Five years after that first, ambiguous roll in the hay, Claire and Ray, retired from government work, are embroiled in the Burkett-Equikrom war. A series of flashbacks establishes that they are working together, but the point of each of those scenes, which bring us closer to the present (via London, Miami and Cleveland), is to make us wonder which is playing the other. Or even, hard as it may be for Ray or Claire or anyone else to believe, whether their allegiance, rooted in lust, greed and maybe something more, is sincere and aboveboard after all.
Along the way, Mr. Owen, on whom a two-piece suit becomes as brazenly sexual a uniform as anything you can imagine, opens many bottles of Champagne and looks hungrily at Ms. Roberts, even though Claire is more of a natural predator than Ray. For this film, her first real starring role in quite a while, Ms. Roberts has almost entirely left behind the coltish, America’s-sweetheart mannerisms, except when she uses them strategically, to disarm or confuse. Curvier than she used to be and with a touch of weariness around her eyes and impatience in her voice, she is, at 41, umistakably in her prime.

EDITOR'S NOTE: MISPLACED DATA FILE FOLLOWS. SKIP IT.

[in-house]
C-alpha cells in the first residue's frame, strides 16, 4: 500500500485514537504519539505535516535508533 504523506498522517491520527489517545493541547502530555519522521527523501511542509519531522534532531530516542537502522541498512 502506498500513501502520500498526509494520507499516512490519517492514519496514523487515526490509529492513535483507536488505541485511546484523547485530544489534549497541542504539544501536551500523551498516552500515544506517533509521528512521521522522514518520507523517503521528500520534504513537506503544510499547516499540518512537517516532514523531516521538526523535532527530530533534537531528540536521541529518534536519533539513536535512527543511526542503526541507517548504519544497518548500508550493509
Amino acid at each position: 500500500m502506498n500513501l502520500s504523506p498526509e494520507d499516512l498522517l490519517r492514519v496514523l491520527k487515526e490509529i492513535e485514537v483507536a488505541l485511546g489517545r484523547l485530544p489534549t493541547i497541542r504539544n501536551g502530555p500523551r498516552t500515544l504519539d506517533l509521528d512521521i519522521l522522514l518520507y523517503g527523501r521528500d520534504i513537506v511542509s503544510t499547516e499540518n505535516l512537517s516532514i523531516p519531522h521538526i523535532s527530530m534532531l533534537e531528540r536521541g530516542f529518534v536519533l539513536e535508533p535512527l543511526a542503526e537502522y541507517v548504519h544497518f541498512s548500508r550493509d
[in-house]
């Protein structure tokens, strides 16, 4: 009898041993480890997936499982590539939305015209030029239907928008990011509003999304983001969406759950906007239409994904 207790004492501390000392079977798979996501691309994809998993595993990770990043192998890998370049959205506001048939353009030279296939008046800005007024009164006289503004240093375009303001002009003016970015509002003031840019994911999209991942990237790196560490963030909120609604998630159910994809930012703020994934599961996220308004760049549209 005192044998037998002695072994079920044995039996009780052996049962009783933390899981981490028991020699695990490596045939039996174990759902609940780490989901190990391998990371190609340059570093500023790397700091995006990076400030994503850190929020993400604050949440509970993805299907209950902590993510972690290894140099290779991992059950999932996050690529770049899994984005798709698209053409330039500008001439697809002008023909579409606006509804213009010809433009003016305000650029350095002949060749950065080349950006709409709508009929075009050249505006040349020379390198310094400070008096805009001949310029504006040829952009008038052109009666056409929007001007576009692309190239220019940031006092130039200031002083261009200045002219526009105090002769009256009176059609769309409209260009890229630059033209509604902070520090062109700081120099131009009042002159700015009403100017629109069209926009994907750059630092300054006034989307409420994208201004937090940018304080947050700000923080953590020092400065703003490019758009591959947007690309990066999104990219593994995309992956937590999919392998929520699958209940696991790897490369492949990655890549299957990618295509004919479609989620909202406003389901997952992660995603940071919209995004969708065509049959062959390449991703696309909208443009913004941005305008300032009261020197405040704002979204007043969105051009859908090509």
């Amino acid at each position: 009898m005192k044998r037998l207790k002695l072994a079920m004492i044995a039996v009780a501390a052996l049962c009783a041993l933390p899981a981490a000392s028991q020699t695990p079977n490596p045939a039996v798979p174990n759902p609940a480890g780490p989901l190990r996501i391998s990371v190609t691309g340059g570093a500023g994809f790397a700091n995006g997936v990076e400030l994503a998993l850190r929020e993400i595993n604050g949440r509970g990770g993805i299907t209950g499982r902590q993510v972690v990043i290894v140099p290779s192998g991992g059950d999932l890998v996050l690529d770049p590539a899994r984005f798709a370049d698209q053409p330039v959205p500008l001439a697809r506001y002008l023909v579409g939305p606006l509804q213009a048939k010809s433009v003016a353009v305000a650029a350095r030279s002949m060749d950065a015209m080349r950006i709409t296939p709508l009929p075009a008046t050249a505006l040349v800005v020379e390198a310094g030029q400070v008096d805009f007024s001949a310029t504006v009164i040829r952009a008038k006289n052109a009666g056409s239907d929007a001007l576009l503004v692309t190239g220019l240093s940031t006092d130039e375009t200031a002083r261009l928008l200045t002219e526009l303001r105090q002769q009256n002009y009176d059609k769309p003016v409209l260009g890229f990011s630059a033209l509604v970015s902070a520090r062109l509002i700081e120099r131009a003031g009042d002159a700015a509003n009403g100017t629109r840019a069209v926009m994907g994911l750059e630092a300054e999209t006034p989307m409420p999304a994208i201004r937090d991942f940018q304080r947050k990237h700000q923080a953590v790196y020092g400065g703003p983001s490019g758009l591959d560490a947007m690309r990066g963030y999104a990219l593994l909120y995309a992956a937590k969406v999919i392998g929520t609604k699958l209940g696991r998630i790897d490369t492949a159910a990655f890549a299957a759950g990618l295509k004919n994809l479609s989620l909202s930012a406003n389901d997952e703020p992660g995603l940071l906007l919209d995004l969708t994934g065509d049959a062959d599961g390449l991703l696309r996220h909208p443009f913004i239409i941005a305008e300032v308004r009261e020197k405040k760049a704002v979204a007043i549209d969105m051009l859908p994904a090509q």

Mr. Gilroy’s most ingenious structural gamble — the duplicity of “Duplicity” — is to make foreground and background almost perfectly reversible. It’s a sharp, sexy comedy masquerading as a twisty tale of intrigue, and vice versa. And as soon as you grow impatient with the pre- or postcoital repartee of Ms. Roberts and Mr. Owen, a nimble army of supporting players comes forward to deliver Mr. Gilroy’s mordantly funny dialogue with perfectly straight faces.
Mr. Giamatti and Mr. Wilkinson are a perfectly mismatched set, embodying different styles of corporate arrogance, while their underlings and enforcers (notably Denis O’Hare, Kathleen Chalfant, Tom McCarthy and Rick Worthy) display the varieties of sycophancy, treachery, vanity and incompetence found in every cubicle farm, ever so slightly heightened for comic and suspenseful effect. (Carrie Preston is also marvelous in a few scenes as a Burkett & Randle employee who falls for Mr. Owen in his purest and slyest Cary Grant moment.)
How does it all end? With a flurry of surprises, and also more or less as you always suspected it would. But the answer really depends on which movie you think you’ve been watching: the one about love or the one about power; the cynical farce or the secretly sincere examination of manners and morals in the age of globalization; the cat-and-mouse or the dog-eat-dog. Not that you can necessarily tell, until the very last moment, which is which.
"What the hell?"